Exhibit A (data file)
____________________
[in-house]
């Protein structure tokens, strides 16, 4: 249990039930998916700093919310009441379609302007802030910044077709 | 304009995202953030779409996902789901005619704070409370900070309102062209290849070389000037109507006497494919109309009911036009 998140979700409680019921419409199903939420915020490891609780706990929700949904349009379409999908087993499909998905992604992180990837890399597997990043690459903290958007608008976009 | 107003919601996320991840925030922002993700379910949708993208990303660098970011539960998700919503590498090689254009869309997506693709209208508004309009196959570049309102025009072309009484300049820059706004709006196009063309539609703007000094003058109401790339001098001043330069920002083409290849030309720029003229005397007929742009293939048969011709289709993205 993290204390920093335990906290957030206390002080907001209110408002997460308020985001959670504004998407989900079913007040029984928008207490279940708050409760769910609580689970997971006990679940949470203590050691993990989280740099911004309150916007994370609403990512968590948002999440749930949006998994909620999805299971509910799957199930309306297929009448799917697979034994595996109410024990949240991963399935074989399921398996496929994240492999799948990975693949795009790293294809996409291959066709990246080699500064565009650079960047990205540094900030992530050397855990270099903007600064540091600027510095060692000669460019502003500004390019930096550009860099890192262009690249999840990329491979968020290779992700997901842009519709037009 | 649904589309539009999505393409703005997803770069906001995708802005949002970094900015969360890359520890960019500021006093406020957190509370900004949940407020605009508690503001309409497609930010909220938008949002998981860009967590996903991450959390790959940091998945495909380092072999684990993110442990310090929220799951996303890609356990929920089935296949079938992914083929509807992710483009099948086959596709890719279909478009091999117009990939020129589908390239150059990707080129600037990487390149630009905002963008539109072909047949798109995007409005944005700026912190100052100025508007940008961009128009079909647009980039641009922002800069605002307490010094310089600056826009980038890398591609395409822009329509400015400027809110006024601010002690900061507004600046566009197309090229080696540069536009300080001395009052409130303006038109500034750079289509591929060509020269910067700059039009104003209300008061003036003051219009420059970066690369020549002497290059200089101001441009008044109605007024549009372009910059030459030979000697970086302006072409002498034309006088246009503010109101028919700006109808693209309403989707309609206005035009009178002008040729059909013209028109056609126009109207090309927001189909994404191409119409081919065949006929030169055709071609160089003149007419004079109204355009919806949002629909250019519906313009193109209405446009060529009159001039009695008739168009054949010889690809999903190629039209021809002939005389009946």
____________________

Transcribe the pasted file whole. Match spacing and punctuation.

[in-house]
């Protein structure tokens, strides 16, 4: 249990039930998916700093919310009441379609302007802030910044077709 | 304009995202953030779409996902789901005619704070409370900070309102062209290849070389000037109507006497494919109309009911036009 998140979700409680019921419409199903939420915020490891609780706990929700949904349009379409999908087993499909998905992604992180990837890399597997990043690459903290958007608008976009 | 107003919601996320991840925030922002993700379910949708993208990303660098970011539960998700919503590498090689254009869309997506693709209208508004309009196959570049309102025009072309009484300049820059706004709006196009063309539609703007000094003058109401790339001098001043330069920002083409290849030309720029003229005397007929742009293939048969011709289709993205 993290204390920093335990906290957030206390002080907001209110408002997460308020985001959670504004998407989900079913007040029984928008207490279940708050409760769910609580689970997971006990679940949470203590050691993990989280740099911004309150916007994370609403990512968590948002999440749930949006998994909620999805299971509910799957199930309306297929009448799917697979034994595996109410024990949240991963399935074989399921398996496929994240492999799948990975693949795009790293294809996409291959066709990246080699500064565009650079960047990205540094900030992530050397855990270099903007600064540091600027510095060692000669460019502003500004390019930096550009860099890192262009690249999840990329491979968020290779992700997901842009519709037009 | 649904589309539009999505393409703005997803770069906001995708802005949002970094900015969360890359520890960019500021006093406020957190509370900004949940407020605009508690503001309409497609930010909220938008949002998981860009967590996903991450959390790959940091998945495909380092072999684990993110442990310090929220799951996303890609356990929920089935296949079938992914083929509807992710483009099948086959596709890719279909478009091999117009990939020129589908390239150059990707080129600037990487390149630009905002963008539109072909047949798109995007409005944005700026912190100052100025508007940008961009128009079909647009980039641009922002800069605002307490010094310089600056826009980038890398591609395409822009329509400015400027809110006024601010002690900061507004600046566009197309090229080696540069536009300080001395009052409130303006038109500034750079289509591929060509020269910067700059039009104003209300008061003036003051219009420059970066690369020549002497290059200089101001441009008044109605007024549009372009910059030459030979000697970086302006072409002498034309006088246009503010109101028919700006109808693209309403989707309609206005035009009178002008040729059909013209028109056609126009109207090309927001189909994404191409119409081919065949006929030169055709071609160089003149007419004079109204355009919806949002629909250019519906313009193109209405446009060529009159001039009695008739168009054949010889690809999903190629039209021809002939005389009946």